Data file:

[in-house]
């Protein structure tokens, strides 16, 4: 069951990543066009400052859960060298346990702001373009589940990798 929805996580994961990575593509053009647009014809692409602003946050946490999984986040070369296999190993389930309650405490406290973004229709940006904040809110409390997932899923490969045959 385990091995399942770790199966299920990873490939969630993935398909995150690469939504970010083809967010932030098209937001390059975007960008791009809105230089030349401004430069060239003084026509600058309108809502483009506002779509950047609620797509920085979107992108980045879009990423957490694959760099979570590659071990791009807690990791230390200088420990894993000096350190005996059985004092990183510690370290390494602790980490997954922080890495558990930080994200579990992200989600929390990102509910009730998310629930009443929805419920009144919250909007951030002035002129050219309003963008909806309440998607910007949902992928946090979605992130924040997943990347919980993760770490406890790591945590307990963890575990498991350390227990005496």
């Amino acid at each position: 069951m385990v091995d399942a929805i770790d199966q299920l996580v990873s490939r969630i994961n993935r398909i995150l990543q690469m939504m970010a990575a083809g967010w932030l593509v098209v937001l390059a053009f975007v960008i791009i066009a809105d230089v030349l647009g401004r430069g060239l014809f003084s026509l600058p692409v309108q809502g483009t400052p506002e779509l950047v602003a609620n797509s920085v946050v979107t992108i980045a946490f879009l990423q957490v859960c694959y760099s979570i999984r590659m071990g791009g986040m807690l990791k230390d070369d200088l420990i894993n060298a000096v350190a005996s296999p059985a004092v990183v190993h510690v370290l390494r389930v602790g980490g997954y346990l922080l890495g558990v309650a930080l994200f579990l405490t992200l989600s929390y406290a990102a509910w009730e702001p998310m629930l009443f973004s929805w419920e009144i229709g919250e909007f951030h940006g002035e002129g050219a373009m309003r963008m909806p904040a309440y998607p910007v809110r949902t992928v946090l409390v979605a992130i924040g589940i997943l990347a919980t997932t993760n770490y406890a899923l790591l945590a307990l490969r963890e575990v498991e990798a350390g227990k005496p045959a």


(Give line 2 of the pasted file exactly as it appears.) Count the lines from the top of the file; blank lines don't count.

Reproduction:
């Protein structure tokens, strides 16, 4: 069951990543066009400052859960060298346990702001373009589940990798 929805996580994961990575593509053009647009014809692409602003946050946490999984986040070369296999190993389930309650405490406290973004229709940006904040809110409390997932899923490969045959 385990091995399942770790199966299920990873490939969630993935398909995150690469939504970010083809967010932030098209937001390059975007960008791009809105230089030349401004430069060239003084026509600058309108809502483009506002779509950047609620797509920085979107992108980045879009990423957490694959760099979570590659071990791009807690990791230390200088420990894993000096350190005996059985004092990183510690370290390494602790980490997954922080890495558990930080994200579990992200989600929390990102509910009730998310629930009443929805419920009144919250909007951030002035002129050219309003963008909806309440998607910007949902992928946090979605992130924040997943990347919980993760770490406890790591945590307990963890575990498991350390227990005496």